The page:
Hewlett-Packard could resurrect the TouchPad tablet computer, possibly after spinning off its PC unit into a stand-alone company, an HP executive said in a report Tuesday.
"Tablet computing is a segment of the market that's relevant, absolutely," Todd Bradley, executive vice president of HP's personal systems group, which oversees the firm's PC and tablet business, said in an interview with Reuters.
Bradley said HP could bring back the TouchPad or offer up a different tablet at a later date, and that the company is still exploring the option of licensing out its WebOS operating system (which runs on the TouchPad) to other hardware makers. The TouchPad was introduced on July 1 and pronounced dead on Aug. 18.
Many retailers then dropped the price of the discontinued TouchPad to $99.99, leading to sellouts of the previously unpopular device in the U.S. and Canada.
Bradley also told Reuters that if HP does separate its PC business as expected, it would more likely do so by spinning off the personal services group, rather than by selling the unit to a rival computer maker in the same way that Gateway was sold to Acer and Lenovo bought IBM.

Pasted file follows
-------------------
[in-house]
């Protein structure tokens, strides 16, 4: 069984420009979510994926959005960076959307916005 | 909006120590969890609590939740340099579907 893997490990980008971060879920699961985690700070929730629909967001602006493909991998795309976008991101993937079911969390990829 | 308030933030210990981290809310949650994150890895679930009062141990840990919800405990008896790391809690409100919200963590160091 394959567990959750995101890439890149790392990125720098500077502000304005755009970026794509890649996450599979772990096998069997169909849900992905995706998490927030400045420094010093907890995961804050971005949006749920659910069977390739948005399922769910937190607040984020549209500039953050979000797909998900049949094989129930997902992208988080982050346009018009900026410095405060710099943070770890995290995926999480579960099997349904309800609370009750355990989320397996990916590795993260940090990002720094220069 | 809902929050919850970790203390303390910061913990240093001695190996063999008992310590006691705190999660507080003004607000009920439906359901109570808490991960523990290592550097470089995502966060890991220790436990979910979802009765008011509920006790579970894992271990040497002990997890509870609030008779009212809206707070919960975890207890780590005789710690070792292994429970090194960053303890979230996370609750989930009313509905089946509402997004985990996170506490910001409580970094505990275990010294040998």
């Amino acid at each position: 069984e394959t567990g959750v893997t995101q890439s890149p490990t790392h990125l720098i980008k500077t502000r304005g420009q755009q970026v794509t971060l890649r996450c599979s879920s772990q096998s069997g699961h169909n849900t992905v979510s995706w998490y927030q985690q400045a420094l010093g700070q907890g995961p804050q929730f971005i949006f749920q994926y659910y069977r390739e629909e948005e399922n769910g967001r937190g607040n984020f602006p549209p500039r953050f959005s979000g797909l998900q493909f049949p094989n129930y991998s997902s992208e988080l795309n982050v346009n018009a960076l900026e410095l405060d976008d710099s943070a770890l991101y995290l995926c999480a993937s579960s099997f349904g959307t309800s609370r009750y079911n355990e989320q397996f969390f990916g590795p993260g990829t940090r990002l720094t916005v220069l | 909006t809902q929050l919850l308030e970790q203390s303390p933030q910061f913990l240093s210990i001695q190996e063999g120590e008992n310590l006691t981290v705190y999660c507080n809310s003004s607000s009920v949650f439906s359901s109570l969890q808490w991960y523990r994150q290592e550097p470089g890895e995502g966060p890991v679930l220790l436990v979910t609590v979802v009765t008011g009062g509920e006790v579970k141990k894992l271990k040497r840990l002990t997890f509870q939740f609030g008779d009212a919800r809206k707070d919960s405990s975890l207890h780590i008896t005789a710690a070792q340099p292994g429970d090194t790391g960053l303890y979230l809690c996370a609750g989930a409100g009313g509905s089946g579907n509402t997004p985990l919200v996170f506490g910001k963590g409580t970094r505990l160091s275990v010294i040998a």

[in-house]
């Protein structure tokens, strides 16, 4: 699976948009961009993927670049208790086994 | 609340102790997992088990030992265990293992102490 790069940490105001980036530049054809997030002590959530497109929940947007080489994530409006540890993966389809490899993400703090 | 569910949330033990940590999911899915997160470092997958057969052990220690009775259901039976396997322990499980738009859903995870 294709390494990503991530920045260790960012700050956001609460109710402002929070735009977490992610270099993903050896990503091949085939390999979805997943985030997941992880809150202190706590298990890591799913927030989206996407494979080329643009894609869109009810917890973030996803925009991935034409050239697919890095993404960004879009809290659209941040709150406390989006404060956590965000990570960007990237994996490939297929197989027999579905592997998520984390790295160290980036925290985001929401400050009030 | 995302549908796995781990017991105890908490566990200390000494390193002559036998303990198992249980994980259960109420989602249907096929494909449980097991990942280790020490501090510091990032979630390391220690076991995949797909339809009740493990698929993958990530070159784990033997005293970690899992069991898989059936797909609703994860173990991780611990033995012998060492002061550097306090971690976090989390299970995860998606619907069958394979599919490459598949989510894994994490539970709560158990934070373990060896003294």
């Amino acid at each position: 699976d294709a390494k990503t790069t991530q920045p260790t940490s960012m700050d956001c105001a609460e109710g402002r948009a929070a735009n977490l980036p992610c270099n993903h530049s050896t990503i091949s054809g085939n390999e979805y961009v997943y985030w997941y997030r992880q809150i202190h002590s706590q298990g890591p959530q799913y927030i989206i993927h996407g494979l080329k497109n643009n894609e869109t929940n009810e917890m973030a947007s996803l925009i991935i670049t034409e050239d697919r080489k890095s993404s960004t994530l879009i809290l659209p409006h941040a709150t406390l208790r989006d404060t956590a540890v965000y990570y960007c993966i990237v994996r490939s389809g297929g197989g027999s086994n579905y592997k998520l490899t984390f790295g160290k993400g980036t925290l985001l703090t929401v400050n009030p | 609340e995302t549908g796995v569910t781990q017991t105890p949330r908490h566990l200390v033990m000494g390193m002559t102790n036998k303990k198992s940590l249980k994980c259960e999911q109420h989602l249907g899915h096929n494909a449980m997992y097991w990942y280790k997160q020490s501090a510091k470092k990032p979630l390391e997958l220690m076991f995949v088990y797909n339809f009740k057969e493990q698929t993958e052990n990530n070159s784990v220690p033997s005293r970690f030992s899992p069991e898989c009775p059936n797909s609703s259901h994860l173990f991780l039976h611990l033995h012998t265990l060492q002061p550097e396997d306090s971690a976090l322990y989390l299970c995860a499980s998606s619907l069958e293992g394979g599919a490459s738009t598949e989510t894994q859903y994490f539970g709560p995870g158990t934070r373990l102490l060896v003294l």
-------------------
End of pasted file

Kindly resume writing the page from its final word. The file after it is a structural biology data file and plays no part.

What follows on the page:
"Regardless of what happens, we're the largest PC company in the world," he said. "We need everybody energized, and while this isn't business as usual, we need people to go out and sell products every day."
The interview took place as Bradley toured China, visiting HP suppliers and retail partners to reassure them that the company is committed to doing business in that market despite the changes ahead for its PC-making unit.
He also told Reuters that if HP decides to do spin off its PC business into a stand-alone company, he expects to run that company.
"My intention would be to lead it through this transaction ... and if it's a stand-alone public company, to lead that," he said.
-- Nathan Olivarez-Giles
Photo: A Hewlett-Packard TouchPad at a Best Buy store in Orem, Utah. Credit: George Frey / Bloomberg